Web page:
Date: May 5, 2011, California Agriculture journal
'Smart' orchard sprayers reduce pesticide use, protect waterways
Technology that allows orchard sprayers to skip the space between trees can protect the environment while saving growers money.
The idea is simple: When orchards receive dormant and in-season sprays of agricultural chemicals, the spray should only fall on the trees where it is needed, rather than on the ground.
Orchard sprayers can be retrofitted with target sensors that activate spray nozzles only when a tree is present.
A review of research on this "smart" sprayer technology, published in the April-June 2011 issue of the University of California's California Agriculture journal, found that the financial and environmental benefits of the technology are substantial.
"By reducing the application rate of the pesticide mix, each tank load of material covers a greater land area, effectively reducing the number of refills, ferry trips and time spent spraying each orchard," wrote author Durham Giles, UC Davis professor of biological and agricultural engineering, in California Agriculture. "This provides additional economic return to growers by reducing labor and fuel costs."
Based on field tests, the authors estimated that reductions in pesticide and operating costs with smart-sprayer technology ranged from $58 per acre for peaches grown in the San Joaquin Valley to $31 per acre for prunes grown in the Sacramento Valley.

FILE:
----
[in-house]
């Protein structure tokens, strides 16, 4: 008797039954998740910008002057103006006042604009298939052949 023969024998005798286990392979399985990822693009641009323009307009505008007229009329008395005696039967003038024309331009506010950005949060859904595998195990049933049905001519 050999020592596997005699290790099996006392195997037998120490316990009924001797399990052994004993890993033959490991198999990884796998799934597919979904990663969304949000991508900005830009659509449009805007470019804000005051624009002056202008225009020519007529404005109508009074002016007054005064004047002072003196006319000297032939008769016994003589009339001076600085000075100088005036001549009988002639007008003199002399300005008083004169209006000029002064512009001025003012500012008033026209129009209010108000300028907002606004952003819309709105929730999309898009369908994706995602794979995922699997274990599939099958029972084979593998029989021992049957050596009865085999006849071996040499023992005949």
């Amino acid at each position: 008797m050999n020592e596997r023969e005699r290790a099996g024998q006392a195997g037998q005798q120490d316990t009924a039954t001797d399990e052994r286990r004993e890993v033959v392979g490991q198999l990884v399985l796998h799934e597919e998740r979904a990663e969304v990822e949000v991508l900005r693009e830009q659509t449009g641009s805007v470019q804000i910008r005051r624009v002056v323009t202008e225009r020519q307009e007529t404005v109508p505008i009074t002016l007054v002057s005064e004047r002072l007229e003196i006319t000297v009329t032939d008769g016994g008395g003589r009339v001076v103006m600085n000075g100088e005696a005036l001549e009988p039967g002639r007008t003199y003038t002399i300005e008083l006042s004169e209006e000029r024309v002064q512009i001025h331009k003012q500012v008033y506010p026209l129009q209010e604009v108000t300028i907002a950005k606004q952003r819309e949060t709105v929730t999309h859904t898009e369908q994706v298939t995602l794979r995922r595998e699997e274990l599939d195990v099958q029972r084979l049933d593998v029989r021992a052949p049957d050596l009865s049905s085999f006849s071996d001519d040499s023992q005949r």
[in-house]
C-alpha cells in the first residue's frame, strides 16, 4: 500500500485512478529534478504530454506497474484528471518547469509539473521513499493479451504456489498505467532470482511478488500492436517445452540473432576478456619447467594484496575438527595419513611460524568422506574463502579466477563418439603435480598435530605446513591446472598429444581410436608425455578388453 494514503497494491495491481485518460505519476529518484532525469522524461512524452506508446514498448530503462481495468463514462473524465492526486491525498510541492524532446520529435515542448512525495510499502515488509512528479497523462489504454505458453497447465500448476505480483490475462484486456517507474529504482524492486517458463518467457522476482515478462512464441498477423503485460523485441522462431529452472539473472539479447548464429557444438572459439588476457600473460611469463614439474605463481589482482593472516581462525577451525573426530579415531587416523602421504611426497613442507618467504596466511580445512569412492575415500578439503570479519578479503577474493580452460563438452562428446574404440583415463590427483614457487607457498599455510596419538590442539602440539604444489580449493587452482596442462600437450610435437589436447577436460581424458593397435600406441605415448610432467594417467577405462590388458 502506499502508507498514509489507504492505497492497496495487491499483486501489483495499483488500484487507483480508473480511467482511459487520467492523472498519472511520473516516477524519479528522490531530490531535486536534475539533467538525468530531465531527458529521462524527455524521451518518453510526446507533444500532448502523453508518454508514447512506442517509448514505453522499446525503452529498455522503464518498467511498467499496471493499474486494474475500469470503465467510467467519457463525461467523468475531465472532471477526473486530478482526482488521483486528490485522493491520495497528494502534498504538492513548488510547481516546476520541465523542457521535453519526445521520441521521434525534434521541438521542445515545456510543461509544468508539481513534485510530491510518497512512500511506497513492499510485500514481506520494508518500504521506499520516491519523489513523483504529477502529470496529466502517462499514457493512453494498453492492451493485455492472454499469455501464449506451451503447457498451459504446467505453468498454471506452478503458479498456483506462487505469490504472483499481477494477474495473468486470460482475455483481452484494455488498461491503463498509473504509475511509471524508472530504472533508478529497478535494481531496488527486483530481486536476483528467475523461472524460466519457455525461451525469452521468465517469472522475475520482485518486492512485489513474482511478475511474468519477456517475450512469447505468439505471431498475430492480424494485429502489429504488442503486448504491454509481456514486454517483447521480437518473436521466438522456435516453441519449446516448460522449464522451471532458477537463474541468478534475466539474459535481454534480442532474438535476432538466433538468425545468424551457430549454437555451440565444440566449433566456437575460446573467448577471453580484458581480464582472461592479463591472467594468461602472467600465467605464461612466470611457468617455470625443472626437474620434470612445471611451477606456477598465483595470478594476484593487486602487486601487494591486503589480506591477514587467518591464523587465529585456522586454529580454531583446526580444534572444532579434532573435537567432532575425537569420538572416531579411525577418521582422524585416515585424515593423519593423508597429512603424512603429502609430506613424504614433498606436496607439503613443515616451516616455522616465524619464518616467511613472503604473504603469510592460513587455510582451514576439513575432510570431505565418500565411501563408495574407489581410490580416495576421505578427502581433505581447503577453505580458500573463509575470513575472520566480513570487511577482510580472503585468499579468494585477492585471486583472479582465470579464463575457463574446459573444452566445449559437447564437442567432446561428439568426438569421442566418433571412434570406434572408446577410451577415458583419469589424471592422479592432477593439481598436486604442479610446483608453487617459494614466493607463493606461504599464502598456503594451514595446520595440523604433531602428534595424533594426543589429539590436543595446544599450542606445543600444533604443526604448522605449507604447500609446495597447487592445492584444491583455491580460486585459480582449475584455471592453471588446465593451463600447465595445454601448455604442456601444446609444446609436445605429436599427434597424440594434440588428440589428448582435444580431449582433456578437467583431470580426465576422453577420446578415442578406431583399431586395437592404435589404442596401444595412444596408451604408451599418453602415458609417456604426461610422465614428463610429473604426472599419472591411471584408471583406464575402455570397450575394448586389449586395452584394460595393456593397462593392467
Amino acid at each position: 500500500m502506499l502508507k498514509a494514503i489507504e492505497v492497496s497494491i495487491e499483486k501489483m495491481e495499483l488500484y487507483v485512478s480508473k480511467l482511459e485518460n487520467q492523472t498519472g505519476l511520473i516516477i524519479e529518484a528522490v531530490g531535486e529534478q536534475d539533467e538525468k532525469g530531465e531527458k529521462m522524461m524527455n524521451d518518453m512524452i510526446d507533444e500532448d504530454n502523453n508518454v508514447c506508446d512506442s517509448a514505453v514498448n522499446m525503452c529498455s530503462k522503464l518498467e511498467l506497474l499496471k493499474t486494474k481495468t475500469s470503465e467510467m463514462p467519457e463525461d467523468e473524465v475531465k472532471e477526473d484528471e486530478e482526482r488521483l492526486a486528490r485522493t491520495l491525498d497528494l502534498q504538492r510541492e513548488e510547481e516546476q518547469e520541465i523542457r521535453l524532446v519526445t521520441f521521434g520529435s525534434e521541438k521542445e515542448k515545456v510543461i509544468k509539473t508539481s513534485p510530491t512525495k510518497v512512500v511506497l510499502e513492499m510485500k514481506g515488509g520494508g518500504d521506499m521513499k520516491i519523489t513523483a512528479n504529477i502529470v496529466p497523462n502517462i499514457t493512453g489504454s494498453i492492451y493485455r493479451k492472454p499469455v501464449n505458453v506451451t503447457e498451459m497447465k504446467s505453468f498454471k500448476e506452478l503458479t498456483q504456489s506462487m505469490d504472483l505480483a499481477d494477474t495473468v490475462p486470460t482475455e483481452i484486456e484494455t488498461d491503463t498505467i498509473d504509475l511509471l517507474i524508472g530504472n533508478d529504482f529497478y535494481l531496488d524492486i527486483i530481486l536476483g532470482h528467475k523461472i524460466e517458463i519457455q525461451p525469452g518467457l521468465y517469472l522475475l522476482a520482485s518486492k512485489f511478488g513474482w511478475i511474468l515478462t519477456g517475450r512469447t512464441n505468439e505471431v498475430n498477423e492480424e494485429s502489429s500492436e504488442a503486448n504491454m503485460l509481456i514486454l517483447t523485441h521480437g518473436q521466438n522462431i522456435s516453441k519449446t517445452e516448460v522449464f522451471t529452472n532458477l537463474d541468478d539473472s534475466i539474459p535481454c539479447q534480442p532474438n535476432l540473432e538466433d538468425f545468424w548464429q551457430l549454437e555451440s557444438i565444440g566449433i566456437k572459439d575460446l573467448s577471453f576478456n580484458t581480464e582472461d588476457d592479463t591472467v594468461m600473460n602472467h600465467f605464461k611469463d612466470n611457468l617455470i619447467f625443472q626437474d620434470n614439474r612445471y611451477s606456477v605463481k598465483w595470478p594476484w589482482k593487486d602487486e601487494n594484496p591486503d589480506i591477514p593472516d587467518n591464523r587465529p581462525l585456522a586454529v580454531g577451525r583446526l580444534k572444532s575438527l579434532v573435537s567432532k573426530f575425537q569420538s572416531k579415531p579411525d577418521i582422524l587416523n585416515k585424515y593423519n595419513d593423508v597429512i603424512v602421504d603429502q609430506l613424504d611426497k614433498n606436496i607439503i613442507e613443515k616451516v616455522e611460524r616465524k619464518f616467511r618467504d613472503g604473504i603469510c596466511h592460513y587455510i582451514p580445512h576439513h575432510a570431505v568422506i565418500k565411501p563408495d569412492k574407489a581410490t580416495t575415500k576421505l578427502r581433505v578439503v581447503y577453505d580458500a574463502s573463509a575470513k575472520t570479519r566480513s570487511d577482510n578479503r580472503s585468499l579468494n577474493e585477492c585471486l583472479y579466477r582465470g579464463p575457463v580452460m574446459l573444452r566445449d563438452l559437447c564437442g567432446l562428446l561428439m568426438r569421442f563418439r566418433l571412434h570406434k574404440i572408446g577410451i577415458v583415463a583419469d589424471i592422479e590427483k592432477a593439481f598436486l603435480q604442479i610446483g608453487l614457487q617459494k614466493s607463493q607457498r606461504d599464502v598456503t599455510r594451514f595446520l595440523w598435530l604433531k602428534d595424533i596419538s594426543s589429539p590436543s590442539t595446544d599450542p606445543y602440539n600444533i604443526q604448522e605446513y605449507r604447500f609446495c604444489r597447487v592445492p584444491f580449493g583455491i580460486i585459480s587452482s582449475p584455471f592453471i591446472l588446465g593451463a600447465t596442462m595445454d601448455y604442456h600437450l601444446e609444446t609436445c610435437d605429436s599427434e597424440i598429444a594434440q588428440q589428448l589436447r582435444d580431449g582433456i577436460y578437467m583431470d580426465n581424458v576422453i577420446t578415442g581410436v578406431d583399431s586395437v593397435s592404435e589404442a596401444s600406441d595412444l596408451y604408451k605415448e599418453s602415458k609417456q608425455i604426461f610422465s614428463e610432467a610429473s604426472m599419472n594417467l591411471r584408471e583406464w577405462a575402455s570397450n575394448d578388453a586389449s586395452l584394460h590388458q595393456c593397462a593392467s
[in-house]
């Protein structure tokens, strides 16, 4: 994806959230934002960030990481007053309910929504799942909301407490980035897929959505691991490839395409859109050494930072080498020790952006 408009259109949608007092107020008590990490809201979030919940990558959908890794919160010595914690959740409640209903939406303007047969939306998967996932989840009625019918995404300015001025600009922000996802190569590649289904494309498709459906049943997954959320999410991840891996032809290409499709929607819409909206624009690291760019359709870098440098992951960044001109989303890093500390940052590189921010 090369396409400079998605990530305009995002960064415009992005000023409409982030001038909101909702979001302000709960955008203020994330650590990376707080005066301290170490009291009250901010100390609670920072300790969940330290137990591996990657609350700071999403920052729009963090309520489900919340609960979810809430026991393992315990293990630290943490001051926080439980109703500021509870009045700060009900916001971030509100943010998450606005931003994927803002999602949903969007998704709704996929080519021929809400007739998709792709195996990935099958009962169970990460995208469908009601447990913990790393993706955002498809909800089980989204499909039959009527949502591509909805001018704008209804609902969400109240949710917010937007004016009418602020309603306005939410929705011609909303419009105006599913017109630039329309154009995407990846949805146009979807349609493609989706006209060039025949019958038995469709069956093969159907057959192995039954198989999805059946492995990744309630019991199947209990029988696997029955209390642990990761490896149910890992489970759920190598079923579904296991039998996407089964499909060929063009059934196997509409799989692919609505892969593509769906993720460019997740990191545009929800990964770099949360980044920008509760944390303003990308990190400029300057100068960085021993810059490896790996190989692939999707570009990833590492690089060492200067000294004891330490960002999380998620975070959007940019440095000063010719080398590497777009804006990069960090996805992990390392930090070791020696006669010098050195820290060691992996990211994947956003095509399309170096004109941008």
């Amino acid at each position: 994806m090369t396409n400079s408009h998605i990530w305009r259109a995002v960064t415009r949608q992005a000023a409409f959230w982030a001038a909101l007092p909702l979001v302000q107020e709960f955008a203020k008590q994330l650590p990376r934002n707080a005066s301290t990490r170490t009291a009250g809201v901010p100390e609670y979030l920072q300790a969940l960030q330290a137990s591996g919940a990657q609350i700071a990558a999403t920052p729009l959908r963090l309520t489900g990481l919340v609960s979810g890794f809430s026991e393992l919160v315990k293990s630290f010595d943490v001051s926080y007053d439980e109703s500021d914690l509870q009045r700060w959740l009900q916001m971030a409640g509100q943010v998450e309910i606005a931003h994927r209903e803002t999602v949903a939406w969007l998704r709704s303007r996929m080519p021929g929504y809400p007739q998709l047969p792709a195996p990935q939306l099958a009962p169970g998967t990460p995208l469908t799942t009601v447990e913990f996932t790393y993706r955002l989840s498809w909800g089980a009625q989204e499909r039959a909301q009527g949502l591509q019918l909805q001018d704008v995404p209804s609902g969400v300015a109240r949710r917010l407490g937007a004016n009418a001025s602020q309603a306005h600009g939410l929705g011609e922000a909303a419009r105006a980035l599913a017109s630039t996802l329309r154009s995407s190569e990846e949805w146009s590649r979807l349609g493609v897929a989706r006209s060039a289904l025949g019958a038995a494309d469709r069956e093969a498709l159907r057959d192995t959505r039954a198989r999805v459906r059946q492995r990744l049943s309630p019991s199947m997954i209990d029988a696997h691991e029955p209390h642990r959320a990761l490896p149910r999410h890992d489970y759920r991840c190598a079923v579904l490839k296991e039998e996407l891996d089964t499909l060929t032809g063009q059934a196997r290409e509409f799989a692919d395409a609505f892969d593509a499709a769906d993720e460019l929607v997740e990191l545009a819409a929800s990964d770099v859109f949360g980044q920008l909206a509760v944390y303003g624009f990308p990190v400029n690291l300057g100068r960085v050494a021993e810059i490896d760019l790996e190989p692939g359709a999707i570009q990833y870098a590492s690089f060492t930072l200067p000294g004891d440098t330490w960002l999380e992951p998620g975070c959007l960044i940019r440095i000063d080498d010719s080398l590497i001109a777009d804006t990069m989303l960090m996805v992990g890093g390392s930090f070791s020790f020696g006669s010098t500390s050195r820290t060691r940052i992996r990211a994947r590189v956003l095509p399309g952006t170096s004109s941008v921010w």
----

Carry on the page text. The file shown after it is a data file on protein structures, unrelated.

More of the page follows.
At the same time, reductions in the total amounts of pesticide sprayed ranged from 15 percent for a mature prune orchard near Chico, to 22 percent for a mature almond orchard near Modesto, to 40 percent for a younger (more open) prune orchard near Oroville.
The trees themselves received the same amount of pesticide in the smart-sprayed orchards, but a lot less pesticide ended up on the ground than in the control.
"For the almond and more open prune orchards, the reductions were 79 percent and 59 percent, respectively," Giles and colleagues wrote.
Likewise, when the amount of pesticide in water running off the younger prune orchard was measured, the reduction was 54 percent in the smart-sprayed orchard compared to the control.
Despite its obvious benefits, the study authors noted that "use of the smart-spray technology is growing but remains a small part of the spraying equipment market." The retrofitted spray sensor and control equipment cost about $15,000, with an estimated payback period of 2 years or less, given documented cost reductions.
Furthermore, the U.S. Department of Agriculture's Environmental Quality Incentives Program (EQIP) can provide up to $30 per acre for a total of $15,000 per contract when the new equipment provides a 20 percent reduction in spray, which as been documented in peer-reviewed research such as the California Agriculture article.
"The amount is sufficient to adequately cover the cost of purchasing a typical target-sensing system for an orchard sprayer," the authors note in California Agriculture journal.
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